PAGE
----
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Putting a new name on an age-old form of exercise
By Lisa Jones
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Putting a new name on an age-old form of exercise

The lists of exercise trends for 2016 have been published, and everyone is talking about body weight exercise. Sounds difficult; sounds complicated. Right?

You might be surprised. Bodyweight exercises are back-to-basics strength training exercises done using your own body weight to provide resistance to help build muscle and burn fat. Those of you who are a bit older may be familiar with some of the age-old forms of body weight exercise – the push-up, squat jumps, pull-ups, jumping jacks and sit-ups – historically referred to as calisthenics.

According to the American College of Sports Medicine’s “Worldwide Survey of Fitness Trends for 2016,” the body weight training trend is fast gaining in popularity, coming in at number two on the list. This comprehensive list is compiled with input from nearly 3,000 fitness professionals who determine what’s new and hot in the world of exercise. In describing the trend, survey respondents commented that body weight exercise appeals to the minimalist, no-equipment-needed fitness proponents, pointing out that humans will never likely be able to lift dumbbells equal to our own body weight, so why not use our own body weight to our advantage?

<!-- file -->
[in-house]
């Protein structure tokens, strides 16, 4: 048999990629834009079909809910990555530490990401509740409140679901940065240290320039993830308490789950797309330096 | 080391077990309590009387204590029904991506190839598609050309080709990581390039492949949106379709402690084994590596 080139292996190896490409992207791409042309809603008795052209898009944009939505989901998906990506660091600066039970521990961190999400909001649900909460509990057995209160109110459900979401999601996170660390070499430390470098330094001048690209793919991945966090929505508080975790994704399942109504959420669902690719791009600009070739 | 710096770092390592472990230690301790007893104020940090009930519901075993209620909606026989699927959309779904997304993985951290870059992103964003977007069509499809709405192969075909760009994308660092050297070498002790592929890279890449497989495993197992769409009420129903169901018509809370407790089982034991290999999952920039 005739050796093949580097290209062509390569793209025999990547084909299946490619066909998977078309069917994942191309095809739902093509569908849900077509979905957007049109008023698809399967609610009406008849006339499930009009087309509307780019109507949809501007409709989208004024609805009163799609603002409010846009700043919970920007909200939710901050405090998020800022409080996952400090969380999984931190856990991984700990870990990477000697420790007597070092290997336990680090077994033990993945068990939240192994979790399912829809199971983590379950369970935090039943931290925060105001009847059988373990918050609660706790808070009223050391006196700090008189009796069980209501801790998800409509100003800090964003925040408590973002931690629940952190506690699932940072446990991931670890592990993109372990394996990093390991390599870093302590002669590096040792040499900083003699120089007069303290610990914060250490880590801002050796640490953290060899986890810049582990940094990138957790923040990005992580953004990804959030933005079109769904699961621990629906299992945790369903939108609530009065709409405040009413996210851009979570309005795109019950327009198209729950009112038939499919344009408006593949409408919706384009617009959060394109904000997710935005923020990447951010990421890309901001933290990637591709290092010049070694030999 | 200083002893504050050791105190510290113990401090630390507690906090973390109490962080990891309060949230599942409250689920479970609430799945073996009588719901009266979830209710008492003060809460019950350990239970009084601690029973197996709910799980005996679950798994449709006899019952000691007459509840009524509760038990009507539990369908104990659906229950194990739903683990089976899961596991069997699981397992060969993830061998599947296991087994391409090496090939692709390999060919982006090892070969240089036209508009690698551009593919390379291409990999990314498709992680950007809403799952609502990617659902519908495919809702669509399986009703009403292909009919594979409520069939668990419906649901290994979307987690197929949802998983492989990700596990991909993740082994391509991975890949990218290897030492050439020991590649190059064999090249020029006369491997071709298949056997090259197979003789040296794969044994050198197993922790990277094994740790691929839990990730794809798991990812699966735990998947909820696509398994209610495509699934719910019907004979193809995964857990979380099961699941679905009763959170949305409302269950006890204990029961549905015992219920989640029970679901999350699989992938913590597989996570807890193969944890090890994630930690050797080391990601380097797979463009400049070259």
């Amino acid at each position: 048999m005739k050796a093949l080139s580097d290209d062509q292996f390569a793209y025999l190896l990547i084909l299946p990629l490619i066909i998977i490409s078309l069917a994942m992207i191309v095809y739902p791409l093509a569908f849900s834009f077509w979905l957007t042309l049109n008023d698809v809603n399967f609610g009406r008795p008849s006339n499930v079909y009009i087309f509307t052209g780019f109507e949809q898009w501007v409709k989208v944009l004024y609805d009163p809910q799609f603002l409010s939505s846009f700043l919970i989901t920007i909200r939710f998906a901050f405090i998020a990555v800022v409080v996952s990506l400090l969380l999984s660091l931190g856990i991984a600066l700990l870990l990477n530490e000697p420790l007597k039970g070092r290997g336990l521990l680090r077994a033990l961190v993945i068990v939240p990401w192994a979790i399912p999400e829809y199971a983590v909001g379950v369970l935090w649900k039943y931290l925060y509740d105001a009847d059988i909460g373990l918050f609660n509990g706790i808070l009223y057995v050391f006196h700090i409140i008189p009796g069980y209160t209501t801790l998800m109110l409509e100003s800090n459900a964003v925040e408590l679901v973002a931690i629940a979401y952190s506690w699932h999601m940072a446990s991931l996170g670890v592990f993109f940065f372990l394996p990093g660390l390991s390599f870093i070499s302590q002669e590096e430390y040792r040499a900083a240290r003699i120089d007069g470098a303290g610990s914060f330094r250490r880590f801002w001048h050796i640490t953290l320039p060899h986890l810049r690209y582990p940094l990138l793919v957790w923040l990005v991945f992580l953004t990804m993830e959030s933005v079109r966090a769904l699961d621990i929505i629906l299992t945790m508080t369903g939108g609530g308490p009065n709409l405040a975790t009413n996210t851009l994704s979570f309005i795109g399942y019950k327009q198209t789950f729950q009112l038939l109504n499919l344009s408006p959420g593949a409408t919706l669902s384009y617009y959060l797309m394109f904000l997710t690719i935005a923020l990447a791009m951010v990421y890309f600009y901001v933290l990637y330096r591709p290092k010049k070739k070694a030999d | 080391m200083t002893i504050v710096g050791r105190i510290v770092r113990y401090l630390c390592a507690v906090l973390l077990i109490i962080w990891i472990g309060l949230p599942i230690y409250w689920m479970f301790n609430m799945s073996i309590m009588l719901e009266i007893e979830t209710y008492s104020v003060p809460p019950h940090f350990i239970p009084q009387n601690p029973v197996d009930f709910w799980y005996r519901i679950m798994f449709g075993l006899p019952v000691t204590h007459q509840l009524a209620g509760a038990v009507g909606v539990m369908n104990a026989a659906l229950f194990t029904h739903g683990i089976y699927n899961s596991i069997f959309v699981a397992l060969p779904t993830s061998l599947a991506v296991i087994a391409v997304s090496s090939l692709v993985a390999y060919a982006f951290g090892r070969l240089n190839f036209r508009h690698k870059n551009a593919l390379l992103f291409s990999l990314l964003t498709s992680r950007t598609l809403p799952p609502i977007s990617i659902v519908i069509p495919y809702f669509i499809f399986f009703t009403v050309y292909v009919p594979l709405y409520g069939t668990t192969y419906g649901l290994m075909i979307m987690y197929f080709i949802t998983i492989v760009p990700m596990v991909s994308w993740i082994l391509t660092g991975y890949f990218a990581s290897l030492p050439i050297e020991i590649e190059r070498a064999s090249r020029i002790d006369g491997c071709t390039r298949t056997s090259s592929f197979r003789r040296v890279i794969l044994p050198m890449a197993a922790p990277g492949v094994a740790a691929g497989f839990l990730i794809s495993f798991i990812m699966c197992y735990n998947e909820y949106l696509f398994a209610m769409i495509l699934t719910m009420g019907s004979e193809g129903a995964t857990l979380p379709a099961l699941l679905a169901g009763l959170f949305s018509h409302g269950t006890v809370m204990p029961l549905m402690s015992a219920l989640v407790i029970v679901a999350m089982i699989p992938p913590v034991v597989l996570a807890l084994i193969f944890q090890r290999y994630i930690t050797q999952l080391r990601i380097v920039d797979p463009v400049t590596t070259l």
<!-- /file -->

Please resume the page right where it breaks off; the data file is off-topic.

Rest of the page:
There are many benefits to body weight exercise, starting with the fact you don’t need fancy equipment or an expensive gym membership. All you need is some comfortable clothing, good exercise shoes and healthy doses of motivation and persistence. Exercise programs which include body weight exercises tend to be very efficient and well-rounded, as they provide great strength training along with an effective cardiovascular workout and marked increases in flexibility.

Whether you use body weight training to supplement other workout routines, or if it is your major source of fitness training, you’ll see and feel the benefits to your body and your overall health and well-being. Before you get started, however, you will want to do a little research or work with a trainer to develop a program that best meets your individual needs.

Source: American College of Sports Medicine

Learn more.

Exercise routines need to be tailored to each individual’s circumstances. Please check with your doctor to make sure you are healthy enough to begin a new fitness program. Learn how to exercise safely and effectively with a membership to the YMCA Healthy Living Center. Visit for more information.


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